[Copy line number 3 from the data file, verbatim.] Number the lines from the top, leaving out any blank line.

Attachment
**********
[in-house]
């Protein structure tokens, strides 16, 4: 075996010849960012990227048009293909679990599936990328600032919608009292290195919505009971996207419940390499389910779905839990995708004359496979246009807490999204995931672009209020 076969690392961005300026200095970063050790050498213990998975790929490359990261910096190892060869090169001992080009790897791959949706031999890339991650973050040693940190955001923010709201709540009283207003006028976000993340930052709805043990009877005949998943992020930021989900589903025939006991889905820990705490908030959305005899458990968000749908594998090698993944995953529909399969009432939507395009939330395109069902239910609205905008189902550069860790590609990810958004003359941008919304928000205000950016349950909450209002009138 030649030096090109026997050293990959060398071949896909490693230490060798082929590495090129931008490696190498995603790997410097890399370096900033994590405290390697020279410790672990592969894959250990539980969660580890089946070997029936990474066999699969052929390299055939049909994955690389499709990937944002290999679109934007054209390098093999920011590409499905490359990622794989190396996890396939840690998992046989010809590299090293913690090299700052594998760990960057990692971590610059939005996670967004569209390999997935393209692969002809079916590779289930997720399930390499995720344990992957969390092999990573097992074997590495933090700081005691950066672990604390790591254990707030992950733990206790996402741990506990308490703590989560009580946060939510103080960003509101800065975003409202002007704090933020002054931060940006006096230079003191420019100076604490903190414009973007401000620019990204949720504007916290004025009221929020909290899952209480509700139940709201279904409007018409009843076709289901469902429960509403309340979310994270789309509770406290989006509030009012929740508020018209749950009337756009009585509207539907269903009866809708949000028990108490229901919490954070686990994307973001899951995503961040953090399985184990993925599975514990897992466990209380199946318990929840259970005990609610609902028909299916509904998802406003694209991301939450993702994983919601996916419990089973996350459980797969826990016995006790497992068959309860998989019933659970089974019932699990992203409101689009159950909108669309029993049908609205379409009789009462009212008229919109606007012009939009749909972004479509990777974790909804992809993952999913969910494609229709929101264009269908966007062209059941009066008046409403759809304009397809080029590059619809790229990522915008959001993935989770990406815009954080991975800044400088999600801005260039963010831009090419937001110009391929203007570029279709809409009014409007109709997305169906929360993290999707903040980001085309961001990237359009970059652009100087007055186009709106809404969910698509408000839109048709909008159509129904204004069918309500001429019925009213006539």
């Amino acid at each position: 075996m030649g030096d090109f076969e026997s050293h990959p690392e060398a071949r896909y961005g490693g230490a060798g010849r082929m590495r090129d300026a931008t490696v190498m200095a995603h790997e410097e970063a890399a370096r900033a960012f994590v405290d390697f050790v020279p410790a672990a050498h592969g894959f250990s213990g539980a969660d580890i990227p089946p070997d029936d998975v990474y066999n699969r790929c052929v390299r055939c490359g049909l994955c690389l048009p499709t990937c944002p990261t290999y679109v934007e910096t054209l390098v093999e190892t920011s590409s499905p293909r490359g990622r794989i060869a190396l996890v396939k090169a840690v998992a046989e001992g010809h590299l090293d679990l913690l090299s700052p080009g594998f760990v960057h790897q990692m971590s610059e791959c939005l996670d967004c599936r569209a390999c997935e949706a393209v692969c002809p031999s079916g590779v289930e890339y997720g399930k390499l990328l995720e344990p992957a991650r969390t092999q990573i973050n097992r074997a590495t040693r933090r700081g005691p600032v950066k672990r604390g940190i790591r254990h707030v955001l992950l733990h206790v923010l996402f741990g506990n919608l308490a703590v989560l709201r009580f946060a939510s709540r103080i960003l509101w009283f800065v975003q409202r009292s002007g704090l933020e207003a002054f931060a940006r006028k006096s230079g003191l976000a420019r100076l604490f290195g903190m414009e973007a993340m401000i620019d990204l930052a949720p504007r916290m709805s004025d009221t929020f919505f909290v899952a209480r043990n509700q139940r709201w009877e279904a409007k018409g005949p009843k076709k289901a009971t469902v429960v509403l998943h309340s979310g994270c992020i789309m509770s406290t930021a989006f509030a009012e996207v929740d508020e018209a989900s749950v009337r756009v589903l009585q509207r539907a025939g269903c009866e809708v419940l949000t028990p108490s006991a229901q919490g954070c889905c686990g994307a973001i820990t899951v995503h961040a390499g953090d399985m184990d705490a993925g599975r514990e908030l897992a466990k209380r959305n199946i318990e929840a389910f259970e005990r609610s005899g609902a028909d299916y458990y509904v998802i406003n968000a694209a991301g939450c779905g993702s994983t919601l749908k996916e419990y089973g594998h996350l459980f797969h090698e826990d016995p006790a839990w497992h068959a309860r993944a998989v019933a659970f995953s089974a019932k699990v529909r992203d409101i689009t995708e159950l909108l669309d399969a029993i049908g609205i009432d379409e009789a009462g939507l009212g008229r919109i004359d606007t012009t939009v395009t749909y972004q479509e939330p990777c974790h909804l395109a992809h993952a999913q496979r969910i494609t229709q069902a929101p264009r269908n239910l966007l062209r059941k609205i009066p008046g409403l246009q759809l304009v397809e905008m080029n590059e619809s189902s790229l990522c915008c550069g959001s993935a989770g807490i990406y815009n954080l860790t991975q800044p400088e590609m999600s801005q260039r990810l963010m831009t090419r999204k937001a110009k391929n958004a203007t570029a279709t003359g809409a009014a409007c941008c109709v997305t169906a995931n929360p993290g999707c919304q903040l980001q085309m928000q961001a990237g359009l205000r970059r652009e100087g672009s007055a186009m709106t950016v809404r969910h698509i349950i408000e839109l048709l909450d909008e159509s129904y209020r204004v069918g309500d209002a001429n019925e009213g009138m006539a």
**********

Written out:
């Amino acid at each position: 075996m030649g030096d090109f076969e026997s050293h990959p690392e060398a071949r896909y961005g490693g230490a060798g010849r082929m590495r090129d300026a931008t490696v190498m200095a995603h790997e410097e970063a890399a370096r900033a960012f994590v405290d390697f050790v020279p410790a672990a050498h592969g894959f250990s213990g539980a969660d580890i990227p089946p070997d029936d998975v990474y066999n699969r790929c052929v390299r055939c490359g049909l994955c690389l048009p499709t990937c944002p990261t290999y679109v934007e910096t054209l390098v093999e190892t920011s590409s499905p293909r490359g990622r794989i060869a190396l996890v396939k090169a840690v998992a046989e001992g010809h590299l090293d679990l913690l090299s700052p080009g594998f760990v960057h790897q990692m971590s610059e791959c939005l996670d967004c599936r569209a390999c997935e949706a393209v692969c002809p031999s079916g590779v289930e890339y997720g399930k390499l990328l995720e344990p992957a991650r969390t092999q990573i973050n097992r074997a590495t040693r933090r700081g005691p600032v950066k672990r604390g940190i790591r254990h707030v955001l992950l733990h206790v923010l996402f741990g506990n919608l308490a703590v989560l709201r009580f946060a939510s709540r103080i960003l509101w009283f800065v975003q409202r009292s002007g704090l933020e207003a002054f931060a940006r006028k006096s230079g003191l976000a420019r100076l604490f290195g903190m414009e973007a993340m401000i620019d990204l930052a949720p504007r916290m709805s004025d009221t929020f919505f909290v899952a209480r043990n509700q139940r709201w009877e279904a409007k018409g005949p009843k076709k289901a009971t469902v429960v509403l998943h309340s979310g994270c992020i789309m509770s406290t930021a989006f509030a009012e996207v929740d508020e018209a989900s749950v009337r756009v589903l009585q509207r539907a025939g269903c009866e809708v419940l949000t028990p108490s006991a229901q919490g954070c889905c686990g994307a973001i820990t899951v995503h961040a390499g953090d399985m184990d705490a993925g599975r514990e908030l897992a466990k209380r959305n199946i318990e929840a389910f259970e005990r609610s005899g609902a028909d299916y458990y509904v998802i406003n968000a694209a991301g939450c779905g993702s994983t919601l749908k996916e419990y089973g594998h996350l459980f797969h090698e826990d016995p006790a839990w497992h068959a309860r993944a998989v019933a659970f995953s089974a019932k699990v529909r992203d409101i689009t995708e159950l909108l669309d399969a029993i049908g609205i009432d379409e009789a009462g939507l009212g008229r919109i004359d606007t012009t939009v395009t749909y972004q479509e939330p990777c974790h909804l395109a992809h993952a999913q496979r969910i494609t229709q069902a929101p264009r269908n239910l966007l062209r059941k609205i009066p008046g409403l246009q759809l304009v397809e905008m080029n590059e619809s189902s790229l990522c915008c550069g959001s993935a989770g807490i990406y815009n954080l860790t991975q800044p400088e590609m999600s801005q260039r990810l963010m831009t090419r999204k937001a110009k391929n958004a203007t570029a279709t003359g809409a009014a409007c941008c109709v997305t169906a995931n929360p993290g999707c919304q903040l980001q085309m928000q961001a990237g359009l205000r970059r652009e100087g672009s007055a186009m709106t950016v809404r969910h698509i349950i408000e839109l048709l909450d909008e159509s129904y209020r204004v069918g309500d209002a001429n019925e009213g009138m006539a």